This article provides background into the Paycheck Protection Program and addresses the borrower’s and lender’s responsibility to the Small Business Administration (SBA) as detailed in the Interim Final Rule1 (IFR) and subsequent Frequently Asked Questions (FAQs) promulgated by the SBA. The Treasury and the SBA did not follow normal loan documentation protocols and procedures in order to provide loans as expeditiously as possible. Further, since the loans can be forgiven, the borrowers must keep accurate records, because they bear the burden of proving that both the loan amount and the usage of those funds are in accordance with the terms of the CARES Act.
The Paycheck Protection Program (PPP) requires that lenders ensure compliance with the Act’s terms for eligibility and forgiveness; however, the Act allows the lender to rely upon the representations of the borrower.
The funds are intended to be used for payroll costs, mortgage interest, rent and utilities. As such, the borrower certified in their application that the funds all would be used for this purpose and further certified that they understood that if the funds were “knowingly used for unauthorized purposes” they could be held legally liable for fraud.
Lending institutions participating in the PPP were tasked with providing loans in an expeditious fashion, so much so, that SBA processed in a thirteen-day period the same number of loans as it had in the last fourteen years. The SBA could not have issued the loans this fast without the participation of the lending institutions tasked with underwriting the loans. Because of the compressed time frame to issue loans, the SBA in its Interim Final Rule and subsequent FAQ’s made it clear that the SBA sought to limit the underwriter’s obligations.
Consequently, as part of the underwriting process, the IFR states that lenders are only required to confirm the receipt of certain documentation and resolve any discrepancies between the underlying documentation and the loan request. Specifically, the lender is required to:
At this time it is not clear, what penalties, if any, lenders might be subject to, if they have not performed these functions.
An important component of the PPP is the potential for the loan to be forgiven if the money is used in accordance with the terms of the Act. This is made clear in the application where the borrower certifies that “loan forgiveness will be provided for the sum of documented payroll costs, covered mortgage interest payments, covered rent payments, and covered utilities, and not more than 25% of the forgiven amount may be for non-payroll costs.”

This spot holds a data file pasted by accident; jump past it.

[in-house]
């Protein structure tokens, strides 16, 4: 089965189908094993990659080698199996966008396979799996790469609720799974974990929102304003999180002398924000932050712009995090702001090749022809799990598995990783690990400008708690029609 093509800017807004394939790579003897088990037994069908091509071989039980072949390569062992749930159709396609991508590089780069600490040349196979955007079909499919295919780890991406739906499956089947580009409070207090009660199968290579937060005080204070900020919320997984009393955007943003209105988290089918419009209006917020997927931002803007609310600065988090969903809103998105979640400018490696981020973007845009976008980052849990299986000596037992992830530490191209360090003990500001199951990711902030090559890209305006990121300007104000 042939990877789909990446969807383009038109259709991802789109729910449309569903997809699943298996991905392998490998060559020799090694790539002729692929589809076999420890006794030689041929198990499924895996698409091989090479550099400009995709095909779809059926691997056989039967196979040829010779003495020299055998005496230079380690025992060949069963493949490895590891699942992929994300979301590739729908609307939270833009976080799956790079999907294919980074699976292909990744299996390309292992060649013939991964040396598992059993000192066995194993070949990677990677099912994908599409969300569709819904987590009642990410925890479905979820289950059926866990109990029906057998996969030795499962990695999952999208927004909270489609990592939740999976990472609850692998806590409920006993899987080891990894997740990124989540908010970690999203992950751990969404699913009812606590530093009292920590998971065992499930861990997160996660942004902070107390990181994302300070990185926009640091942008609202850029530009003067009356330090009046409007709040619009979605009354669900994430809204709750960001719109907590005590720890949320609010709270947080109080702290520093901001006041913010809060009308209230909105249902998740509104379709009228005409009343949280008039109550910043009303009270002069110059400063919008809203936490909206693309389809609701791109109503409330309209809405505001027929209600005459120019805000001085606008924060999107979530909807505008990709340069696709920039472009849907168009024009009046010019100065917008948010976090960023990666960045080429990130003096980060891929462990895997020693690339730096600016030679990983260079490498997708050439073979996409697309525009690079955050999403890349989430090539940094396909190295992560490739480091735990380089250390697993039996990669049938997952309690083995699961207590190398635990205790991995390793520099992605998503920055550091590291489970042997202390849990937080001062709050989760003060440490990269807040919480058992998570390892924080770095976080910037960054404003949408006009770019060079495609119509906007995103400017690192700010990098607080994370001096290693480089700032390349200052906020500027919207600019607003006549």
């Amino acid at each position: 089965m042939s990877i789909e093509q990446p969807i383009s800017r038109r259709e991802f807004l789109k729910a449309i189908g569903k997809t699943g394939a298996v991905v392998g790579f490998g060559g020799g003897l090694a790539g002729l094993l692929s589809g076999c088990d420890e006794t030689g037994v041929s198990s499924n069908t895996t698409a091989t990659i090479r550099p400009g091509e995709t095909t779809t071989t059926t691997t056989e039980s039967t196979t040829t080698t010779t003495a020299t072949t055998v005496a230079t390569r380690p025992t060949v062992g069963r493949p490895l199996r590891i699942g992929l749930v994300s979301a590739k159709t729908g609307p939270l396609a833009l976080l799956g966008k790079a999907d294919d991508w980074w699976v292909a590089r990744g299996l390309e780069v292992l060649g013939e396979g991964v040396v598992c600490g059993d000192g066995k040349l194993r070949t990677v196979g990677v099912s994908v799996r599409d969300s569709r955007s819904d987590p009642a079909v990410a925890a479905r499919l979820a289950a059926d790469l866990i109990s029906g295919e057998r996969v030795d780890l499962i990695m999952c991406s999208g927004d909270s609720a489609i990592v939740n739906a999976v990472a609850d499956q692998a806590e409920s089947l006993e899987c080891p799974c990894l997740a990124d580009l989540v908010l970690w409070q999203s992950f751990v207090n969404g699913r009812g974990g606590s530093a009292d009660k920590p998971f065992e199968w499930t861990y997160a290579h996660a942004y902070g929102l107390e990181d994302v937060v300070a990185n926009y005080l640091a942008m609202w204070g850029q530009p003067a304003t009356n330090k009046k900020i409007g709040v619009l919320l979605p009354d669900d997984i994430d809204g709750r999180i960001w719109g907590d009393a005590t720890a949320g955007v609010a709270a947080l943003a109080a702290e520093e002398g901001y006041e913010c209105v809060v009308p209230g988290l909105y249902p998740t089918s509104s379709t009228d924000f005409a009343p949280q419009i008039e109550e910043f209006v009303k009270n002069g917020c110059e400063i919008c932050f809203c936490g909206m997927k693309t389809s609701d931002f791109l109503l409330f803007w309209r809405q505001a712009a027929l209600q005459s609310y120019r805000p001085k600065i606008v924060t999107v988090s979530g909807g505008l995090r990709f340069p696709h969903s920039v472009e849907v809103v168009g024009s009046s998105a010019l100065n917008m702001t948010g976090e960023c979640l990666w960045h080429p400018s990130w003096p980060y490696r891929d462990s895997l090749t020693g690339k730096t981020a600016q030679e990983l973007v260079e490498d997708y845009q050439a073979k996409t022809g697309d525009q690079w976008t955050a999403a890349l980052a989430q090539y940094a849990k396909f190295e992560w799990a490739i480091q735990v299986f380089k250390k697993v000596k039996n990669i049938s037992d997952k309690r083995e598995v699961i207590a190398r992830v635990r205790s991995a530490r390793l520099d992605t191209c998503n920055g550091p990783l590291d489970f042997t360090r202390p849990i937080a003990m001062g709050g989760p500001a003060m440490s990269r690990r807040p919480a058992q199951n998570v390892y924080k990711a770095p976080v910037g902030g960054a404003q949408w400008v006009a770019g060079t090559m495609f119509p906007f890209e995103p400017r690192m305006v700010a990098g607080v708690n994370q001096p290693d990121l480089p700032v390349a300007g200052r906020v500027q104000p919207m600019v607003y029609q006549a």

To obtain forgiveness, the borrower files an application with their lender, requesting loan forgiveness2.
The Act states that a borrower seeking loan forgiveness, is required to:
The lender decides whether to grant forgiveness and has sixty days from receipt of the loan forgiveness application to issue a decision. Loan forgiveness shall not be granted unless the above information is submitted to the lender servicing the loan. It is incumbent on loan recipients to keep detailed records indicating the use of the funds, and it is beneficial to maintain schedules detailing the figures provided to the lender.
The IFR addresses whether lenders can rely on borrower documentation for the loan forgiveness, to which the answer is a resounding “yes”. The IFR specifically states that “The lender does not need to conduct any verification if the borrower submits documentation supporting its request for loan forgiveness and attests that it has accurately verified the payments for eligible costs.” Further, the Administrator will hold harmless, “any lender that relies on such borrower documents and attestation from a borrower.” Therefore, it is imperative that the borrower maintain the records necessary to prove the proper usages of funds.
In summary, the responsibility of the lender is limited by the terms of the Act that require confirmation of data provided by the borrower. The ultimate responsibility for the usage of funds and proofs of the proper usage rests with the borrower. Therefore, the borrower must maintain accurate records. As these obligations are clarified in future SBA communications, we will keep you informed.
1Further guidance is to be forthcoming from the SBA regarding loan forgiveness.
2Pursuant to the IFR, after seven weeks, the lender can request that the SBA purchase the “expected forgiveness amount of a PPP loan or pool of PPP loans”. This aspect of loan forgiveness is not being addressed in this writing.